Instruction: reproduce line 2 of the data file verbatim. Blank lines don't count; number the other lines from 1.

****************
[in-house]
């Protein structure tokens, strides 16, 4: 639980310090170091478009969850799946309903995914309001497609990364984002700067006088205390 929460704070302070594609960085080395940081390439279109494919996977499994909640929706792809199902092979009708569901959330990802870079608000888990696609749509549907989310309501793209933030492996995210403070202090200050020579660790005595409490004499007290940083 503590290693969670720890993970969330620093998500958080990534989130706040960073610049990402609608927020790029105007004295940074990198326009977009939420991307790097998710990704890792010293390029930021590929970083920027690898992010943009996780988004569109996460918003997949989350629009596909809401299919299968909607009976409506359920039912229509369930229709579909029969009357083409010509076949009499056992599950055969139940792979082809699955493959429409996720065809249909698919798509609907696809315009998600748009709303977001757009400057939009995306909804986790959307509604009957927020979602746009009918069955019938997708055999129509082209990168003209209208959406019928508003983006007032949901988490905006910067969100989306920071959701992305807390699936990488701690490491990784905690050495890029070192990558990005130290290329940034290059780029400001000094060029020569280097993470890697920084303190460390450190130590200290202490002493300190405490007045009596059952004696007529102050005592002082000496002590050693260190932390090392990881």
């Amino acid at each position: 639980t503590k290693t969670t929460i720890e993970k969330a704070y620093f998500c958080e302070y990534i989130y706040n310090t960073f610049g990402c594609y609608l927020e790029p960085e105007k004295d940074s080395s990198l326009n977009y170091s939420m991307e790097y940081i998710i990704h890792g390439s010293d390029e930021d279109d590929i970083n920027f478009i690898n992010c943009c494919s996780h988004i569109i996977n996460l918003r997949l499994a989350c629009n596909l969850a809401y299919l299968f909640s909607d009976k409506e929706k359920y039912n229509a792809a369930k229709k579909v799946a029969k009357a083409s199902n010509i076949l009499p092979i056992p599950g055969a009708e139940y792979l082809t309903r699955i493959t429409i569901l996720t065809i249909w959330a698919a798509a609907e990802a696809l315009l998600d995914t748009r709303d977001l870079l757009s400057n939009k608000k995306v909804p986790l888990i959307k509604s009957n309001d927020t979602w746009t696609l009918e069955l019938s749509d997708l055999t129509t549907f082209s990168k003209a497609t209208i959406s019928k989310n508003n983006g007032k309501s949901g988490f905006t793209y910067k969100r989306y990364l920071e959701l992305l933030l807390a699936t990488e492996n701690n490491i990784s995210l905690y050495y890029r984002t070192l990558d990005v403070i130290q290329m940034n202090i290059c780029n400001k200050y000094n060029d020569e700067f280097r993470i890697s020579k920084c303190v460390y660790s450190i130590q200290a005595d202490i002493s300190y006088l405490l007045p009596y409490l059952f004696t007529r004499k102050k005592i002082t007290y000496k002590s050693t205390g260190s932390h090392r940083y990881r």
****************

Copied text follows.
């Protein structure tokens, strides 16, 4: 639980310090170091478009969850799946309903995914309001497609990364984002700067006088205390 929460704070302070594609960085080395940081390439279109494919996977499994909640929706792809199902092979009708569901959330990802870079608000888990696609749509549907989310309501793209933030492996995210403070202090200050020579660790005595409490004499007290940083 503590290693969670720890993970969330620093998500958080990534989130706040960073610049990402609608927020790029105007004295940074990198326009977009939420991307790097998710990704890792010293390029930021590929970083920027690898992010943009996780988004569109996460918003997949989350629009596909809401299919299968909607009976409506359920039912229509369930229709579909029969009357083409010509076949009499056992599950055969139940792979082809699955493959429409996720065809249909698919798509609907696809315009998600748009709303977001757009400057939009995306909804986790959307509604009957927020979602746009009918069955019938997708055999129509082209990168003209209208959406019928508003983006007032949901988490905006910067969100989306920071959701992305807390699936990488701690490491990784905690050495890029070192990558990005130290290329940034290059780029400001000094060029020569280097993470890697920084303190460390450190130590200290202490002493300190405490007045009596059952004696007529102050005592002082000496002590050693260190932390090392990881």